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What you need to know about data backup storage in Yuba City
For modern businesses, data is usually one of their key assets. In fact, for some businesses, it may be their only real asset. It’s therefore vital to have a robust system for protecting your data. Choosing the right data backup storage is a key part of this. With that in mind, here is a quick guide to what you need to know about data backup storage in Yuba City.
If you’re in a public cloud
If you’re already working in a public cloud, then there’s a good chance that your public cloud provider will take a local data backup for you. It is, however, strongly advisable to take a second data backup to another public cloud. This will not only give you protection against misuse of your accesses (accidental or deliberate) but will also lay the foundation for a Plan B if you have any issues with your current public cloud provider (or just become dissatisfied with their service and want to move).
If you’re in a private cloud
If you’re in a private cloud, you’ll need to organize both your data backups yourself. Your local data backup will be held in your local cloud. Your off-site data backup is generally best stored in a public cloud. In short, this approach gives you the benefits of staying in an online environment, without the expense of running a second private cloud on a full-time basis.
For business continuity/disaster recovery you can choose between linking your data backup storage location with a second private cloud, so you can export and import data when needed. Then you just activate the second private cloud whenever it is needed (making it much more affordable). Alternatively, you could consider just using your chosen public cloud as a business continuity/disaster recovery solution. This is becoming increasingly feasible even in regulated industries.
Understanding storage in the public cloud
The key point to understand about the public cloud is that you pay for exactly what you use for exactly as long as you use it. In the context of data backup storage, “exactly” means not just the volume of storage you use (although this is obviously important), but also the speed of storage you use.
This has two implications. Firstly, you want to minimize the data you hold, as far as you reasonably can. There are several ways to achieve this but the one with the most impact is usually to ensure that all dormant data is moved swiftly out of your production systems so it is never included in your data backups. If you’re not confident about deleting it, then move it into a data archive.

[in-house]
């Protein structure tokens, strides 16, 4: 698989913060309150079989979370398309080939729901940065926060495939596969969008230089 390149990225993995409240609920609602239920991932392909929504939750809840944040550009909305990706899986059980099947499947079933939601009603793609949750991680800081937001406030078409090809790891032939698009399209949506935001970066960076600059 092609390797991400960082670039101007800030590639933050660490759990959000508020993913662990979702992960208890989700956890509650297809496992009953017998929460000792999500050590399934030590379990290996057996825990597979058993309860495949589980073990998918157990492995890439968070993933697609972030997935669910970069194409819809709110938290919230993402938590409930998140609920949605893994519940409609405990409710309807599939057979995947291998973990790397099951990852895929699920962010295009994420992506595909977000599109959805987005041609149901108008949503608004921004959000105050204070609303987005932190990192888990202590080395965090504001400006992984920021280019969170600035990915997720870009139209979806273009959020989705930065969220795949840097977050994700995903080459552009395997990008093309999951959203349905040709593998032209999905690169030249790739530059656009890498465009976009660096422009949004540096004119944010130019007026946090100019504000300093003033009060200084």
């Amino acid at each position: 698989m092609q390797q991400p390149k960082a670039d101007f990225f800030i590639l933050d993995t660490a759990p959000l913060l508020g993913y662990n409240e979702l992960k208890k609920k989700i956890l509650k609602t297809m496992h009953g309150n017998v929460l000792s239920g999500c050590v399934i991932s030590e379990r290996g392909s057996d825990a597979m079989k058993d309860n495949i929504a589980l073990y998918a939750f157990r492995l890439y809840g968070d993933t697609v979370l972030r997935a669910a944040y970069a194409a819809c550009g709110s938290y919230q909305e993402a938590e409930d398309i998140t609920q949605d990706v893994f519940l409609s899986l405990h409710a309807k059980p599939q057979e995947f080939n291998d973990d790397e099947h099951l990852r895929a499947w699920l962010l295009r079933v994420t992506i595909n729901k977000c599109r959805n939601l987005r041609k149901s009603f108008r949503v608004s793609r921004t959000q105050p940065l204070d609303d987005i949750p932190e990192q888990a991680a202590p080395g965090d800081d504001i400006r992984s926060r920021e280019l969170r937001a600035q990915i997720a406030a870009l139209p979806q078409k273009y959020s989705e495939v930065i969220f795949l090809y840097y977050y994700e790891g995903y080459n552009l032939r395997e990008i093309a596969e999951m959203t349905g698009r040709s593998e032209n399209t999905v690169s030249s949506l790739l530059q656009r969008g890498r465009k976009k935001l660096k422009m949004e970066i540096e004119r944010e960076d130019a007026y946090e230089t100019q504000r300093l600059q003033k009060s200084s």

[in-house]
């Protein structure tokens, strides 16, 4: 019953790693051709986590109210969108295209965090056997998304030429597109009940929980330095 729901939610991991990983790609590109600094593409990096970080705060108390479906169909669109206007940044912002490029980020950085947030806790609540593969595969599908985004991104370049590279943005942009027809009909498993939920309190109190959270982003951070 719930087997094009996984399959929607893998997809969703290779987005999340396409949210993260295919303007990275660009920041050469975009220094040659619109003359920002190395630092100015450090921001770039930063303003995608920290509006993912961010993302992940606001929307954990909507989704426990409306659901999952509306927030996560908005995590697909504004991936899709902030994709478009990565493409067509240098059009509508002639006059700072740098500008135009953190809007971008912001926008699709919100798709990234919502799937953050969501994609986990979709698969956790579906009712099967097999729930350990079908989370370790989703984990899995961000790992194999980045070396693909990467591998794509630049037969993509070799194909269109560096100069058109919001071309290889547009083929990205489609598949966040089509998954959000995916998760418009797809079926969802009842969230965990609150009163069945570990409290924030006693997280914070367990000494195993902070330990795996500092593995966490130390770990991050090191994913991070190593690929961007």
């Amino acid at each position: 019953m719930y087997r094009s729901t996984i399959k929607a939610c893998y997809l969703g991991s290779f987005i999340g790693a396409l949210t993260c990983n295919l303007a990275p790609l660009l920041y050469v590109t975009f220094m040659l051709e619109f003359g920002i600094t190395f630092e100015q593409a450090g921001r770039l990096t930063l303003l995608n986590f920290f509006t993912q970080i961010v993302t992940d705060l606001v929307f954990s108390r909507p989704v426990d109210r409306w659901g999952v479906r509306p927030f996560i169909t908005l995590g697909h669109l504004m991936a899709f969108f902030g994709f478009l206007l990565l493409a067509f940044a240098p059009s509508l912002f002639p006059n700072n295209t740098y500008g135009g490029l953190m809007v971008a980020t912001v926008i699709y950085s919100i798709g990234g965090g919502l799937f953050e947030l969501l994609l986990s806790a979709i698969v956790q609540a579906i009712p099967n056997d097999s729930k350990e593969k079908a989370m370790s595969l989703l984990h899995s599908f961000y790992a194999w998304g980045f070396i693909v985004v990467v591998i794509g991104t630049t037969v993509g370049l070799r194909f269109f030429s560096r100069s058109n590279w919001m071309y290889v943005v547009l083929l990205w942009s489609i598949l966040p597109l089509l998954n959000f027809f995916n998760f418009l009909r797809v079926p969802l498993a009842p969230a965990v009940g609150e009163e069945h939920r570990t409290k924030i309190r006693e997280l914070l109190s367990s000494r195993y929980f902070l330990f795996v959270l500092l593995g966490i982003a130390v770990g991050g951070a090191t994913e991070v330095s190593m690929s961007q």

Secondly, you want to segment your data into categories that reflect your business priorities and assign each category a Recovery Time Objective based on how quickly the data is needed. The data with the shortest RTOs needs to go into the fastest storage and vice versa.
If you’re in a data center
If you’re in a data center, you have two decisions to make. First of all, you need to decide what storage medium you’re going to use for your local data backups. Secondly, you need to decide if you’re going to take your off-site data backups to physical medium or if you’re going to use the cloud.
For your local data backups, at present, your choice is really between tapes and hard drives. If you have a higher budget, then SSDs may be an option, but it’s probably going to be some time before many SMBs could look at them as their main data backup storage solution.
SSDs could, however, be a useful investment for any company which has already invested in the hardware for tape backups. By partnering SSDs with tapes, companies can get the benefit of the SSDs’ speed (to buffer the data) and indexing capabilities (to clean and compress it). This can significantly boost the performance of tapes and comes at a much lower cost than using SSDs on their own.
If you know that you’re committed to taking off-site data backups to physical storage then you might want to consider investing in the hardware necessary to use tape data backups. This is because tapes are significantly more robust than hard drives. They are, however, also a lot slower and cannot be searched easily.
Hard drives have gained popularity because they are affordable and straightforward to implement, are much faster than tapes, and can be searched easily. The main problem with them is that they are very delicate. This is not necessarily a huge issue if you’re keeping them in a data center but may become one if you want to transport them to and from off-site storage.
If you’d like to speak to a reputable and experienced data backup storage partner in Yuba City, please click here now to contact Salient IT